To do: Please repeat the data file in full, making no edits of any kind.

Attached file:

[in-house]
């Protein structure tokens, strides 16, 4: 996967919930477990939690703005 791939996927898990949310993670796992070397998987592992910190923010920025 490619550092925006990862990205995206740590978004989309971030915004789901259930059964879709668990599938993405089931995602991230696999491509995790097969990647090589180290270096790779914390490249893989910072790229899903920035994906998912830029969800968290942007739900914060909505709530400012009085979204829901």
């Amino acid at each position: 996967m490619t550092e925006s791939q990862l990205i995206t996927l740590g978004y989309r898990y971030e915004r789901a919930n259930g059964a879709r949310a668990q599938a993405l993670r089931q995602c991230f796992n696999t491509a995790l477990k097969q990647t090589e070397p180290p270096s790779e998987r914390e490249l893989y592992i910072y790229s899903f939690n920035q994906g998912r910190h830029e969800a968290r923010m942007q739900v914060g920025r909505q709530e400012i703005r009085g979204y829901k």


[in-house]
């Protein structure tokens, strides 16, 4: 996967919930477990939690703005 791939996927898990949310993670796992070397998987592992910190923010920025 490619550092925006990862990205995206740590978004989309971030915004789901259930059964879709668990599938993405089931995602991230696999491509995790097969990647090589180290270096790779914390490249893989910072790229899903920035994906998912830029969800968290942007739900914060909505709530400012009085979204829901």
């Amino acid at each position: 996967m490619t550092e925006s791939q990862l990205i995206t996927l740590g978004y989309r898990y971030e915004r789901a919930n259930g059964a879709r949310a668990q599938a993405l993670r089931q995602c991230f796992n696999t491509a995790l477990k097969q990647t090589e070397p180290p270096s790779e998987r914390e490249l893989y592992i910072y790229s899903f939690n920035q994906g998912r910190h830029e969800a968290r923010m942007q739900v914060g920025r909505q709530e400012i703005r009085g979204y829901k």